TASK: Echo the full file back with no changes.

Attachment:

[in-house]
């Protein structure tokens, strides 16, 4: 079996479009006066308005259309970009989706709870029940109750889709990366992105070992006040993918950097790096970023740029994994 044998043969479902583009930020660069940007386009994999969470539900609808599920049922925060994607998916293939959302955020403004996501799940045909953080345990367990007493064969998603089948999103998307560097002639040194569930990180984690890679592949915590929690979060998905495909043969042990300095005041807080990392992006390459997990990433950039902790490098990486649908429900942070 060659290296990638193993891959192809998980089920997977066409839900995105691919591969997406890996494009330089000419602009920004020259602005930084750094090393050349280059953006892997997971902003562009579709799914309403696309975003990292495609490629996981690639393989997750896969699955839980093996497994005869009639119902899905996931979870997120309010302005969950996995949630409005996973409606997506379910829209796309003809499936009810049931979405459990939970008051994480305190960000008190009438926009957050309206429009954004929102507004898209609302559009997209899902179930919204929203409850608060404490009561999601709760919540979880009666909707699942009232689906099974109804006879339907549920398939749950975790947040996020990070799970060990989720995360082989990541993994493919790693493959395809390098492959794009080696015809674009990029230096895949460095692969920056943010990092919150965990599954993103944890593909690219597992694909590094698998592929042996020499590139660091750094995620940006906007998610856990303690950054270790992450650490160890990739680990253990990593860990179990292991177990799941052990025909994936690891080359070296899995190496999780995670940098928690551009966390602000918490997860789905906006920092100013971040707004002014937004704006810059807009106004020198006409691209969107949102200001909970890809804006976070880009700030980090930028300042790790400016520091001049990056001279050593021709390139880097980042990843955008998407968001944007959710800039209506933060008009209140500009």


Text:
[in-house]
């Protein structure tokens, strides 16, 4: 079996479009006066308005259309970009989706709870029940109750889709990366992105070992006040993918950097790096970023740029994994 044998043969479902583009930020660069940007386009994999969470539900609808599920049922925060994607998916293939959302955020403004996501799940045909953080345990367990007493064969998603089948999103998307560097002639040194569930990180984690890679592949915590929690979060998905495909043969042990300095005041807080990392992006390459997990990433950039902790490098990486649908429900942070 060659290296990638193993891959192809998980089920997977066409839900995105691919591969997406890996494009330089000419602009920004020259602005930084750094090393050349280059953006892997997971902003562009579709799914309403696309975003990292495609490629996981690639393989997750896969699955839980093996497994005869009639119902899905996931979870997120309010302005969950996995949630409005996973409606997506379910829209796309003809499936009810049931979405459990939970008051994480305190960000008190009438926009957050309206429009954004929102507004898209609302559009997209899902179930919204929203409850608060404490009561999601709760919540979880009666909707699942009232689906099974109804006879339907549920398939749950975790947040996020990070799970060990989720995360082989990541993994493919790693493959395809390098492959794009080696015809674009990029230096895949460095692969920056943010990092919150965990599954993103944890593909690219597992694909590094698998592929042996020499590139660091750094995620940006906007998610856990303690950054270790992450650490160890990739680990253990990593860990179990292991177990799941052990025909994936690891080359070296899995190496999780995670940098928690551009966390602000918490997860789905906006920092100013971040707004002014937004704006810059807009106004020198006409691209969107949102200001909970890809804006976070880009700030980090930028300042790790400016520091001049990056001279050593021709390139880097980042990843955008998407968001944007959710800039209506933060008009209140500009």